Please view the main text area of the page by skipping the main menu.

With no money for funeral, man lives with father's corpse for months

The man prays for forgiveness in front of the family Buddhist altar where he placed a brown envelope filled with his father's remains, on June 13, 2017, in Tokyo. (Mainichi, photo partially modified)

As Japanese society ages, the country's mortality rate is climbing. However, issues surrounding funeral rites are also drastically changing for those with weakened family ties or a background of poverty.

    After another unsuccessful job-hunting day in late May 2016 at a local "Hello Work" employment agency, a 55-year-old Tokyo man came home to find his 84-year-old father collapsed face-up beside his duvet. He quickly checked his father's pulse, but found that he was already dead. In the traditional Japanese room of the old house where the two lived together, the man was suddenly overcome with fear:

    "Not being able to pay for the funeral will look terrible..."

    The man was unable to tell his only sister that their father had passed away -- he had lied to her that he was employed full time to save face. He really lived off money he made as a day laborer, and he had only about 30,000 yen to his name. His father had little savings, and he couldn't stop thinking about how his mother's funeral rites 13 years before had cost 2 million yen.

    The man quickly boiled water and wiped down his father's body with a damp towel, but after that he was simply at a loss over what to do. All he could do was scream his apologies to his father inside his heart as day after day passed with him doing nothing about the body. He thought, "Today will be the day I go to the police," but with growing conflict inside of him, the body started to decompose. He set up air fresheners around the room and even sprayed insecticide.

    Each day when he left the house, he had to pass the tatami room where his father lay, and tried his best not to look at the dead body that it contained. Before he knew it, two and half months had passed. Then, one evening in August 2016, when he returned home after drinking beer at a nearby restaurant, light poured from a room that was supposed to be empty. The man's sister, unable to contact their father, had become worried and came to the house. Unable to face her, the man fled the scene.

    During the day, he rested in public places like parks, and spent 13 sleepless nights away from home. When reached his limit of physically and mentally exhaustion, he returned to the house only once. Immediately afterward, he was surrounded by detectives and arrested on suspicion of abandoning a corpse.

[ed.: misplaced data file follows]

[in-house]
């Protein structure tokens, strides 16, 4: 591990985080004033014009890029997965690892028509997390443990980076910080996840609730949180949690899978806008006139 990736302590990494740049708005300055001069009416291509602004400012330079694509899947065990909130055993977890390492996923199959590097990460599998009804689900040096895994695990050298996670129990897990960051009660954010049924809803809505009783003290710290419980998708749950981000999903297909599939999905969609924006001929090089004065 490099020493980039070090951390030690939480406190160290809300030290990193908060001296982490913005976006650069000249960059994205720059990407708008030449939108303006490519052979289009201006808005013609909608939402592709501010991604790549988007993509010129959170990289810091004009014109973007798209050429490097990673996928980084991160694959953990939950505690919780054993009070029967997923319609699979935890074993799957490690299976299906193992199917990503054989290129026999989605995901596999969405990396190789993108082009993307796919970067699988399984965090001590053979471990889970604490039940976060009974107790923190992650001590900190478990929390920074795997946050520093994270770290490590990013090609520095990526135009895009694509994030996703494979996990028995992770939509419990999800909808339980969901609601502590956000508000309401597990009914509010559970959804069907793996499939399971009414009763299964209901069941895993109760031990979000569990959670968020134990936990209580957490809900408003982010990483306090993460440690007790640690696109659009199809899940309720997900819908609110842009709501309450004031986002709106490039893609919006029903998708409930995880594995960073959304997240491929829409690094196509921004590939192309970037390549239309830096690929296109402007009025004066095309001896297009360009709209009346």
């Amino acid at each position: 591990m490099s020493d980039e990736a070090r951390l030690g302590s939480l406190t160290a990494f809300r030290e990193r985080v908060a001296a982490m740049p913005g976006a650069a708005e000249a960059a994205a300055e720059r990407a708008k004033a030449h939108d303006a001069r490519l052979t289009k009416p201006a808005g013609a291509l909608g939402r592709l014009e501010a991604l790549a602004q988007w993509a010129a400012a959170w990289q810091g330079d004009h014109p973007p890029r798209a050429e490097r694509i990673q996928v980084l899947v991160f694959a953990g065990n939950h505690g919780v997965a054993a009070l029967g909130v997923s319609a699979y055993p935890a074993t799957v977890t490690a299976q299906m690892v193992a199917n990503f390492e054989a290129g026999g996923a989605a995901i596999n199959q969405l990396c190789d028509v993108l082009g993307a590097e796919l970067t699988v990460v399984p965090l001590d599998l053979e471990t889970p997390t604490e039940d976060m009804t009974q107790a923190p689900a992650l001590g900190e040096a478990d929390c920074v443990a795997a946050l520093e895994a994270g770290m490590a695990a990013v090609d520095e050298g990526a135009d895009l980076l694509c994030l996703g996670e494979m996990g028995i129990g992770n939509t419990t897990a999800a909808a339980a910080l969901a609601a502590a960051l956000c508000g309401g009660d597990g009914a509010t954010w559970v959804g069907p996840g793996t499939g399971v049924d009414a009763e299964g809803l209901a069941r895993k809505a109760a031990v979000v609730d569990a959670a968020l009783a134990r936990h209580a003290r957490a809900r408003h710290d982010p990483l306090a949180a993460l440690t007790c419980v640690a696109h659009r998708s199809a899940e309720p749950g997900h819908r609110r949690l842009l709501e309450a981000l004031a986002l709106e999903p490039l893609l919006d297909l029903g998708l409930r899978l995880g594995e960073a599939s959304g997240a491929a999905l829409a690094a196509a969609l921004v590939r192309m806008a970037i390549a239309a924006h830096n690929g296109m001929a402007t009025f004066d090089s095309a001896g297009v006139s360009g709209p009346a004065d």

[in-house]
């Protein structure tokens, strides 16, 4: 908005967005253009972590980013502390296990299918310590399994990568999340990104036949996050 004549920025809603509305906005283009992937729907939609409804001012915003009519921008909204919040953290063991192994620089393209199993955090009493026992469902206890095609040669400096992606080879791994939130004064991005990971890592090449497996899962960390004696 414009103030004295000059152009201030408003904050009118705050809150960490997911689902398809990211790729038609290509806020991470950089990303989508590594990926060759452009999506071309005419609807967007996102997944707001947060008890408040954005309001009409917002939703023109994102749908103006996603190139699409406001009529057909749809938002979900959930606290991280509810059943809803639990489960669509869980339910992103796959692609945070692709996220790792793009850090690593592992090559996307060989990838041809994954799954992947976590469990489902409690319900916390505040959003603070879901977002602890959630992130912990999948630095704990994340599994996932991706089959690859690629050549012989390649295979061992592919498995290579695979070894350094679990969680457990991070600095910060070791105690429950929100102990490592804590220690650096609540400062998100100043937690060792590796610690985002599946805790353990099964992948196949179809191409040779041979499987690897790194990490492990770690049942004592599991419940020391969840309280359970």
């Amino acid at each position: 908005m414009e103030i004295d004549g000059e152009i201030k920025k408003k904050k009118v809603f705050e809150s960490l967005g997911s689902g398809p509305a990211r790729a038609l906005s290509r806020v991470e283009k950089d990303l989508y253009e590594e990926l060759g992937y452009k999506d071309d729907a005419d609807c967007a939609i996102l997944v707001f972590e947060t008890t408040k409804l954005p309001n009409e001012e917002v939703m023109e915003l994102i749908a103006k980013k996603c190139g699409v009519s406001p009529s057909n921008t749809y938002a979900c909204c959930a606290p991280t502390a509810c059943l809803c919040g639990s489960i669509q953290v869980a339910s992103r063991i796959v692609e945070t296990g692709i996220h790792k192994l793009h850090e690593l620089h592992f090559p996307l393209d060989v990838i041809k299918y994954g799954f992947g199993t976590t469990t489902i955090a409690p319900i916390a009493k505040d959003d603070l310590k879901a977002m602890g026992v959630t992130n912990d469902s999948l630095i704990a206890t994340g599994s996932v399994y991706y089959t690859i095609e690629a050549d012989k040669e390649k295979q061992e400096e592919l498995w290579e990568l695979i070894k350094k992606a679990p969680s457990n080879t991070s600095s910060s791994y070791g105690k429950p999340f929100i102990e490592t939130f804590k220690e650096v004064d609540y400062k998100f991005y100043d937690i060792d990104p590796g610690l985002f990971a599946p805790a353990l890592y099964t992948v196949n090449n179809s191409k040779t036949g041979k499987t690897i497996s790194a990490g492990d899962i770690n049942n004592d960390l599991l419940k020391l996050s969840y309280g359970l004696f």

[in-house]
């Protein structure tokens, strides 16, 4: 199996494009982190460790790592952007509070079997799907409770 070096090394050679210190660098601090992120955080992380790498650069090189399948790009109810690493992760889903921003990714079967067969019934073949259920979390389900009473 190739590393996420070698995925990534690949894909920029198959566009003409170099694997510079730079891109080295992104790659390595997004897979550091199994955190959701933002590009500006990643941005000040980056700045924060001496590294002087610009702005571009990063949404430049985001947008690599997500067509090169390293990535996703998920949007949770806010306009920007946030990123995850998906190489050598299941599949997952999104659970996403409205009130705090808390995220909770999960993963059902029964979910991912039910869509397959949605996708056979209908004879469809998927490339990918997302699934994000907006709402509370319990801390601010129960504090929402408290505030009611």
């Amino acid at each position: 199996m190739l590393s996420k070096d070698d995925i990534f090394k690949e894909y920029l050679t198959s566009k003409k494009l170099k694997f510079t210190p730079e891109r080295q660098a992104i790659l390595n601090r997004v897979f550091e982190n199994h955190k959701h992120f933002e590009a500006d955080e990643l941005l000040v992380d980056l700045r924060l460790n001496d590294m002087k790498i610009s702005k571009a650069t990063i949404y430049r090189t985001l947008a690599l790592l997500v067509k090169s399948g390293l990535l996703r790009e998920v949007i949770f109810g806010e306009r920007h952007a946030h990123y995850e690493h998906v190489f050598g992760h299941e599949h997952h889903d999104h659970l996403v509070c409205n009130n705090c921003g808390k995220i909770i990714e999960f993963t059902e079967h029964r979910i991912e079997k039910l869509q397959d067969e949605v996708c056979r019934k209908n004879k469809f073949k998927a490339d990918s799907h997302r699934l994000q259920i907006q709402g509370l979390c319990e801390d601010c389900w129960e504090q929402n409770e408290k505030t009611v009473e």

After graduating from college, the man was hired at a health food company, and at 38 years old, he started his own company with a colleague. It went bankrupt seven years ago. Losing his job and livelihood, he was quietly welcomed to live side-by-side with his father. After becoming unable to leave the house, his father accompanied him to a psychosomatic clinic, and nights were spent together around the dinner table. While they did not engage in conversation, the man recovered enough to be able to leave the house for part-time work. It was around that time that his father passed away.

    The man's father had loved to go visit his grandchildren at the man's sister's house. When he was invited to stay overnight with the family, however, he refused, saying that he had to look after his son. When the man heard that from his sister who came to the police station to see him, he was overcome with sobs.

    In October 2016, a court convicted him with a suspended sentence. The man's sister took their father's remains, and plans to place them beside their mother's at the family grave as early as this autumn.

    While he has his own excuses for his actions, such as his belief that the oldest son should be responsible for funeral rites and that his sister did not have it easy either raising children, he can't forgive himself for not realizing how deeply his sister cared for their father. It wasn't as though he had cut off communication with her completely, but he had tried to keep a distance between them because he wanted to hide his unemployment.

    Every day the man prays for forgiveness in front of the Buddhist altar in their home where he placed a small brown envelope filled with his father's ashes. He has come to accept his own weakness. "If possible, I would still like to be put to rest beside my father in the family grave," he revealed. Going forward, he plans to face his sister frankly, and work to make arrangements for after his own death.

    Also in The Mainichi

    The Mainichi on social media